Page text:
All patients will be extensively phenotyped using identical, comprehensive protocols. These protocols comprise an extensive MRI protocol providing information on the structure and function of heart, aorta, cerebropetal arteries, cerebral microvasculature, and brain, a recently developed and validated neuropsychological protocol, and a comprehensive set of relevant biomarkers. The acquired data will be stored and analyzed centrally and algorithms will be defined for identifying hemodynamic parameters, other biomarkers, and combinations thereof that are associated with cognitive impairment and that predict development of cognitive decline.
The primary aims in each of the three clinical populations are identical: 1) to assess the relationship between cardiovascular function/structure and cerebral perfusion and 2) to determine the relation between cerebral perfusion and cognition. Therefore, in each of the three populations we will assess heart function, vascular structure and function, cerebral perfusion, brain MRI abnormalities, and cognition in a standardized fashion. Addressing the role of co-morbidities and medication use will be a key target in both the clinical work-up and the analyses. Uniform diagnostic criteria for cognitive impairment, HF, and COD will be used in all three populations to be able to compare data across these populations. The presence of cognitive impairment will be based on performance on a comprehensive neuropsychological test battery.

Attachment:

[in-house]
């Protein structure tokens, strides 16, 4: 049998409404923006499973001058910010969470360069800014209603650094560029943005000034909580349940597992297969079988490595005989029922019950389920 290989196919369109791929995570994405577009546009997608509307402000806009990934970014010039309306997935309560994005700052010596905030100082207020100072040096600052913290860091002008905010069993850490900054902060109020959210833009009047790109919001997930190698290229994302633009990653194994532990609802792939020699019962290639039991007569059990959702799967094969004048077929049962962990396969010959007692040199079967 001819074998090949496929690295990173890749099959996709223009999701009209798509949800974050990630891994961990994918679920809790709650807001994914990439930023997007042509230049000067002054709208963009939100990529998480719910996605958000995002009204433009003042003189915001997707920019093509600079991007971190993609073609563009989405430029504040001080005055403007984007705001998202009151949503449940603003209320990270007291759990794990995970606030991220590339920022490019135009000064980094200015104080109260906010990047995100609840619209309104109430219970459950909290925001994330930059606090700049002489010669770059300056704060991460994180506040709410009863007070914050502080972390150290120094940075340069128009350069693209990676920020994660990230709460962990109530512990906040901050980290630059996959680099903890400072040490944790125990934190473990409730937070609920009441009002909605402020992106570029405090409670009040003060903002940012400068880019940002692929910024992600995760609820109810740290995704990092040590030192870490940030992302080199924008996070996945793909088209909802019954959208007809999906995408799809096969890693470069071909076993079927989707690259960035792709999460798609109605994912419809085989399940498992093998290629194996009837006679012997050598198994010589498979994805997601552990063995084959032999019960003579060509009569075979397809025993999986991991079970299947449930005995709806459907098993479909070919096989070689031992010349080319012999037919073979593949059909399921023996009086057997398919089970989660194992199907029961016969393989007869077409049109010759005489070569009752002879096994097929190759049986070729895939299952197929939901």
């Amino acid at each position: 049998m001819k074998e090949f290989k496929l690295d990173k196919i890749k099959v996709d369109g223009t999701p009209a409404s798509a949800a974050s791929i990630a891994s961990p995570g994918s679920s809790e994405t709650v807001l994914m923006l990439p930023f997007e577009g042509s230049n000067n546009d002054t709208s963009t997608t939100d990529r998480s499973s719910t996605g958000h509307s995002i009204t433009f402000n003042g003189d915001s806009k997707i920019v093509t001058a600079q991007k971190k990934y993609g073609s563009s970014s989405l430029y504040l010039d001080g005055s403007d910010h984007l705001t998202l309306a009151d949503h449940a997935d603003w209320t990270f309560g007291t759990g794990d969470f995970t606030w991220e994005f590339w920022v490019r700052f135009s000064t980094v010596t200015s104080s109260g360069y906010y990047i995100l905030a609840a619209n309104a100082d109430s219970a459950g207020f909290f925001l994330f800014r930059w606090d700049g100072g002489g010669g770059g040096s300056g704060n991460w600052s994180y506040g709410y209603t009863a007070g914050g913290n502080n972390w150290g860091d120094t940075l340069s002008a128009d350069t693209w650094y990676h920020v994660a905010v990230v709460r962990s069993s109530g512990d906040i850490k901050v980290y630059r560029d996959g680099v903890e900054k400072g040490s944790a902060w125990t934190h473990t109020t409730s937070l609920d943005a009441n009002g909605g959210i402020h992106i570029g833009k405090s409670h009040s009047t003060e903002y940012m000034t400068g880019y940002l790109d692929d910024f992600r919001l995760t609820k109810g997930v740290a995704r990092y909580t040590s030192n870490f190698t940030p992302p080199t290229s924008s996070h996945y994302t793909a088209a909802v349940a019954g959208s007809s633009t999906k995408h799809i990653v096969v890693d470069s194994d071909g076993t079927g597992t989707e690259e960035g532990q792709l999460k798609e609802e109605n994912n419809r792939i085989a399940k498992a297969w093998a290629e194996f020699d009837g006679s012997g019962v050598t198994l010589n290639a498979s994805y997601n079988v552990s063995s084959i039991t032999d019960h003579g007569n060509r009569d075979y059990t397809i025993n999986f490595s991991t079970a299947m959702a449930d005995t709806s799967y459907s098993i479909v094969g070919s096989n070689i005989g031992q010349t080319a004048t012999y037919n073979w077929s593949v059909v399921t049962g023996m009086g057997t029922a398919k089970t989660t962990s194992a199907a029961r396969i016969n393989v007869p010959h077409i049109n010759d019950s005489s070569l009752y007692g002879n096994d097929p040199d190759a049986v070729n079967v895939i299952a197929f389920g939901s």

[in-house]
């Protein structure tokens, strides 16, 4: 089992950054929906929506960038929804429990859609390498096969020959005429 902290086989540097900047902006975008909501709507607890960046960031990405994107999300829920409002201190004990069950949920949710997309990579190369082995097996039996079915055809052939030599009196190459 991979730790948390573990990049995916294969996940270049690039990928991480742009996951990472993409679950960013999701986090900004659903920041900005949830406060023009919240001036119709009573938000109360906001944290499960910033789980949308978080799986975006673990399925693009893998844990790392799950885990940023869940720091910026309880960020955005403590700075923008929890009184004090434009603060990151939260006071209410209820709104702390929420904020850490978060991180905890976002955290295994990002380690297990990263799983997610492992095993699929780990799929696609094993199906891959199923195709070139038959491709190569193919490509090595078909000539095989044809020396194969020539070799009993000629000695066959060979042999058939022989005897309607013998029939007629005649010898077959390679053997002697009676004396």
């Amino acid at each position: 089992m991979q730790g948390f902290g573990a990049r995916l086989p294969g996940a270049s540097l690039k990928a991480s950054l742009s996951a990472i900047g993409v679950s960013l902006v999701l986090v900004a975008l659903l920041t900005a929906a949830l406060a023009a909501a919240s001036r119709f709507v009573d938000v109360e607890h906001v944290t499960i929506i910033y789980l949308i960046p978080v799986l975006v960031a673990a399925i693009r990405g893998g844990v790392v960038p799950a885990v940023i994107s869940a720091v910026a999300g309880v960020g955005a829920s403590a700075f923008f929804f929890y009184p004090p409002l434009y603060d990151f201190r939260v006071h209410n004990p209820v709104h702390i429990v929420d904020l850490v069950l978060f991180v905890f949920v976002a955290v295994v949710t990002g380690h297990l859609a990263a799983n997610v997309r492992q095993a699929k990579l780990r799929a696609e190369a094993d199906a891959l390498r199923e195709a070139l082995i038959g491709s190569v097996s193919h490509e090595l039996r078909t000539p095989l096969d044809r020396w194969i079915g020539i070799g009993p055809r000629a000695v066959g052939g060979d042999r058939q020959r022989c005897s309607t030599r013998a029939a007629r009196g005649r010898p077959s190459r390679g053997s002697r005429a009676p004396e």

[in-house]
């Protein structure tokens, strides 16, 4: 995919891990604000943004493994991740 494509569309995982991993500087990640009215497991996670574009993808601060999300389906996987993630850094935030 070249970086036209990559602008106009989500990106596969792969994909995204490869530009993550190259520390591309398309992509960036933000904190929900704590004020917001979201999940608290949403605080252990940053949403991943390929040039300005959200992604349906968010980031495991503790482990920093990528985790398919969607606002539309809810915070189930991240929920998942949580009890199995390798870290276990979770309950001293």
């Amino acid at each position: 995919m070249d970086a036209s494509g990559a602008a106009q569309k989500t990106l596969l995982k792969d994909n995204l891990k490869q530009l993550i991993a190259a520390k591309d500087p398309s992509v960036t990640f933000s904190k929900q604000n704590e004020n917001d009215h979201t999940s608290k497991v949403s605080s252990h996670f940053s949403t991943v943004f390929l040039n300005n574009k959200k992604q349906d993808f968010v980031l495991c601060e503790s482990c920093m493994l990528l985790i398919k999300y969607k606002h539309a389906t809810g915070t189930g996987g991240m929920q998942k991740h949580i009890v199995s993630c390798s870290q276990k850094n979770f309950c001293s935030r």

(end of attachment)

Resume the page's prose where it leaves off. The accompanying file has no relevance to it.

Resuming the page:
For the diagnosis of HF, standard MRI of the heart will be used in addition to assessment of signs and symptoms to objectively determine structure and function of both the left and the right ventricle; N-terminal prohormone brain natriuretic peptide (NT-proBNP) levels will be used as suggested by the guidelines ; heart rate and blood pressure will be assessed; and a standard 12-lead electrocardiogram will be obtained in all patients. These records will be assessed by an expert committee of HF cardiologists, who will decide whether a patient has HF.
The presence of COD will be based on an MR-angiography study. With a sample size of 175 patients in each patient cohort we will be able to detect associations in which the determinant explains 5% or more of the variance in the dependent variable (i.e., the equivalent of a correlation coefficient of 0.2 or more with alpha 0.05, power 90%), taking up to 10 to 20 relevant co-variates (such as confounders, medication, and co-morbidities) into account. Assuming that the dropout rate will not exceed 25% over two years, we will have 80% power to detect associations of the same strength at follow-up. We argue that variables that explain less than 5% in our primary dependent variables (i.e., cerebral perfusion and cognition) should not be regarded as key determinants and that therefore the selected sample size is sufficient to detect clinically significant associations.